This is what we know.....
Hypogammaglobulinemia -- or --
Common Variable Immune Deficiency (CVID)
* CVID basically means low antibody count, dysfunctional immune system and poor resistance to infection.
* Exposure to germs in daily life can produce challenges.
* Life can be semi-normal with CVID, and it can also be quite difficult.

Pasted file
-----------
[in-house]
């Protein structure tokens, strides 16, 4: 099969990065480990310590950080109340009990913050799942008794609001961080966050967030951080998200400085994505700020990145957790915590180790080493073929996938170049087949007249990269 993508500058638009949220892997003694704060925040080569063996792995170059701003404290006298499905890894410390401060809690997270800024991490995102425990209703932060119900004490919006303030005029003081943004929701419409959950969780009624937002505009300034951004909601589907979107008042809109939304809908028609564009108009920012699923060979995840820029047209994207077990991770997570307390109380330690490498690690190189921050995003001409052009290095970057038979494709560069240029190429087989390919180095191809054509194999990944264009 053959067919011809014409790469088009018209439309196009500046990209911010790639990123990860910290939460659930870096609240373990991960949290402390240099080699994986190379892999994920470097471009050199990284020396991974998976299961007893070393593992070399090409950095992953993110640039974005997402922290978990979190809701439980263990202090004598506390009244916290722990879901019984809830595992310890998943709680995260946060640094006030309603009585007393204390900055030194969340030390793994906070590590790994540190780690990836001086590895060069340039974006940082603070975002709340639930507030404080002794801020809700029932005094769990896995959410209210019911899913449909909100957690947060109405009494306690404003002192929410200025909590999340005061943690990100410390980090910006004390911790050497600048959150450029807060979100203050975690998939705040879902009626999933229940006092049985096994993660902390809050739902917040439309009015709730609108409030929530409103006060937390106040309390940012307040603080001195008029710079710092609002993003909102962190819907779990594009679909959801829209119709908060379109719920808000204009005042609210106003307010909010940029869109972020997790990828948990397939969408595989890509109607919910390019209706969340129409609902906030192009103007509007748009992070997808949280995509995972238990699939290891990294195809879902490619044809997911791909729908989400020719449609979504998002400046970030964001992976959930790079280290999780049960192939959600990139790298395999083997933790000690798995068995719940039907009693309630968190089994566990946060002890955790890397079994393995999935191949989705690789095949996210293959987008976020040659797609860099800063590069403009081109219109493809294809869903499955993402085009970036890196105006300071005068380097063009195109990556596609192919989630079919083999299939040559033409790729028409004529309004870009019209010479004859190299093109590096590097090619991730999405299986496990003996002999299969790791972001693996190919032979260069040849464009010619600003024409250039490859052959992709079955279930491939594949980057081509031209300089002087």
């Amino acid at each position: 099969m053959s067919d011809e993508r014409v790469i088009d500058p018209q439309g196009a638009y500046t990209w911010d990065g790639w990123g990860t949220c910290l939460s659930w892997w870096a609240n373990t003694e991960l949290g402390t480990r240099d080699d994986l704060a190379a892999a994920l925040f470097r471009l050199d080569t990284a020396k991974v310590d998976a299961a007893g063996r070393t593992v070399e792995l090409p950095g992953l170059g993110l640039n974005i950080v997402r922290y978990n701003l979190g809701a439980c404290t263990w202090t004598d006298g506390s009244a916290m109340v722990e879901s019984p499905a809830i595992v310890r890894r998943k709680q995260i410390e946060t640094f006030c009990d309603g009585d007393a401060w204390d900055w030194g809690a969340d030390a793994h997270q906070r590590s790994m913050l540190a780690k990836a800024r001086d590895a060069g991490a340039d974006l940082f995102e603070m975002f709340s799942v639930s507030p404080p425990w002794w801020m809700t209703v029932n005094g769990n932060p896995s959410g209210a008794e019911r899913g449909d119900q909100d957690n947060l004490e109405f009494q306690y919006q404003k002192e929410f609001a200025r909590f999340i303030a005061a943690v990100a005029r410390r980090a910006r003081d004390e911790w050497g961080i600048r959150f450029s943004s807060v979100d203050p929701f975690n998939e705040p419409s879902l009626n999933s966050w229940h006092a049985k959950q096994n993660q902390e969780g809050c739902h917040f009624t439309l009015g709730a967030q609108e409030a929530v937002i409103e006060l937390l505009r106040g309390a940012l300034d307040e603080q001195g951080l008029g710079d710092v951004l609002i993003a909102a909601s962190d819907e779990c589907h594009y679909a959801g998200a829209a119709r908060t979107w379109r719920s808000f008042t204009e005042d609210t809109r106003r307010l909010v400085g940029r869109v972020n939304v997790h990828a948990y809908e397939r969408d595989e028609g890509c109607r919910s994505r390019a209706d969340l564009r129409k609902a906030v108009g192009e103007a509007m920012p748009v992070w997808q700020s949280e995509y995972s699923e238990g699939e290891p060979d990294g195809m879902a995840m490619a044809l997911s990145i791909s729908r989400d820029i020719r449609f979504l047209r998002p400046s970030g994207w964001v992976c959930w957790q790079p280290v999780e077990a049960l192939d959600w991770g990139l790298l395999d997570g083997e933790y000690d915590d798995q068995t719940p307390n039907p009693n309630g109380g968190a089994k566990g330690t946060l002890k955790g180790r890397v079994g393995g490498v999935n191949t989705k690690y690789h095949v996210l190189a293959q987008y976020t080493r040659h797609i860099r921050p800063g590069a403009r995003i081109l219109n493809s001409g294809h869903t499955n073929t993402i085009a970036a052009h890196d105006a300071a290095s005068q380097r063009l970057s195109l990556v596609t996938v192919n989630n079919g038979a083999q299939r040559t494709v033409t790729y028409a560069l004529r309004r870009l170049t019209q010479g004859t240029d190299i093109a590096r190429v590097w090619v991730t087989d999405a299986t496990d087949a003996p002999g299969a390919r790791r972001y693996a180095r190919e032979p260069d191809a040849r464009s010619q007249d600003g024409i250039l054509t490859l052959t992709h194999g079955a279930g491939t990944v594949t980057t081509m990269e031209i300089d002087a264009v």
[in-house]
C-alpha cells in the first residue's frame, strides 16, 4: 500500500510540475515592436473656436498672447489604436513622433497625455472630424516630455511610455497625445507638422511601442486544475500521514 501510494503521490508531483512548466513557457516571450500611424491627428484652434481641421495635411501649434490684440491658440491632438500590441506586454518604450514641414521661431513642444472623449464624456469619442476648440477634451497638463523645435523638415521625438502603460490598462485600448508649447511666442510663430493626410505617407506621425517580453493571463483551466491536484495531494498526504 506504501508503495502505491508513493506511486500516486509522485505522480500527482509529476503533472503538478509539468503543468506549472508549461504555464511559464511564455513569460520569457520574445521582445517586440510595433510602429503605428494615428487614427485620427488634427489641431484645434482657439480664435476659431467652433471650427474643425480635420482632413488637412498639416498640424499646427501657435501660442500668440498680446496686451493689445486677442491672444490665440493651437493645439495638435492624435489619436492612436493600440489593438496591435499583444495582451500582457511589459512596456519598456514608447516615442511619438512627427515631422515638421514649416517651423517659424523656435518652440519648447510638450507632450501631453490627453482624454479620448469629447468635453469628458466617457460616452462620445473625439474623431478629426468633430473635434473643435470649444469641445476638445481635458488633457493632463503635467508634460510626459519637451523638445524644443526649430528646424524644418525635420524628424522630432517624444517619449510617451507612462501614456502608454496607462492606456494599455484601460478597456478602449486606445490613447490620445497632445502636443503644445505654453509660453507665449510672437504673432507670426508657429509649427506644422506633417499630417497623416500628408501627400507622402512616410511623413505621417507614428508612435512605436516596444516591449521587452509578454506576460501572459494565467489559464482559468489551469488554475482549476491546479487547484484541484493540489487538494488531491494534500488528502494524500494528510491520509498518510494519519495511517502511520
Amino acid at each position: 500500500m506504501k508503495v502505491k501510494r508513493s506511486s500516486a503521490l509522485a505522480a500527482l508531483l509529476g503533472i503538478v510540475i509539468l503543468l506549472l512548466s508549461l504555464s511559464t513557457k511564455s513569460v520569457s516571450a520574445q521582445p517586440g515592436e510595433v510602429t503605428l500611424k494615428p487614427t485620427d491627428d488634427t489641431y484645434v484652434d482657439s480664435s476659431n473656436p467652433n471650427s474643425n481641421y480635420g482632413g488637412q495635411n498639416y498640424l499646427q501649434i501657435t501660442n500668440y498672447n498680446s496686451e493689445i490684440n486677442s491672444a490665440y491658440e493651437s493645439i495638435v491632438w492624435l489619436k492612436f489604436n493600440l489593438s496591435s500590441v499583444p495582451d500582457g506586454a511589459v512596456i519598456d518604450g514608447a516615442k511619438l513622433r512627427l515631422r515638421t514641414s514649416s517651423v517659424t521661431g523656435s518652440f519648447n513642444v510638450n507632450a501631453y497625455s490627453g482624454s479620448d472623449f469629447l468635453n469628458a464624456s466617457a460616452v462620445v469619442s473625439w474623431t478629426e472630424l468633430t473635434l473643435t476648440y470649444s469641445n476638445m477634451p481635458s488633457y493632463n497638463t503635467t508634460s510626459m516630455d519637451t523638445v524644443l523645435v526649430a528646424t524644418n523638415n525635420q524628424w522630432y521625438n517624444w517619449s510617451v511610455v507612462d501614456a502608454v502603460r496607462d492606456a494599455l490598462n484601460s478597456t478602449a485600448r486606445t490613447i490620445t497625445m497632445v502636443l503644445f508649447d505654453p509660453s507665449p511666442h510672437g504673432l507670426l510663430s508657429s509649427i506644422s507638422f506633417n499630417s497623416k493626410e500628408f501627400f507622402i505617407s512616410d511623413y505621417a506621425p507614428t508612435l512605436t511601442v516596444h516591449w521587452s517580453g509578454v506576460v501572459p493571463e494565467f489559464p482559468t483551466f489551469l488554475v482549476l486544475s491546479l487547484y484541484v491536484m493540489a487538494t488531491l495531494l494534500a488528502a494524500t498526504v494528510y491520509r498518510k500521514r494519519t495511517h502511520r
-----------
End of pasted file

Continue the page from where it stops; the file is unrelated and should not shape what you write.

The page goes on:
Hypogammaglobulinemia essentially means antibody deficiency, and includes numerous primary immune deficiency disease such as Common Variable Immune Deficiency (CVID). Unlike AIDS or chemotherapy-induced immune deficiency, primary immune deficiencies are considered inherent, perhaps genetic. One of the rarest forms of hypogammaglobulinemia, Severe Combined Immune Deficiency, is nicknamed the "boy-in-the-bubble" disease - a somewhat popular example known to movie viewers. Both Common Variable Immune Deficiency (CVID) and IgA deficiency, whereas antibodies are decreased but not absent, are much more common. The approximate rate for CVID is 1:50,000 persons and the rate for IgA deficiency is as frequent as 1:750 individuals. As the immune system is quite complex, CVID often involves additional defects in the immune system. Common Variable Immune Deficiency (CVID) is mild to life-threatening: dependent on resistance to infection, treatment success, and if complications occur. Significant risk of developing certain cancers and autoimmune illness also exists for patients.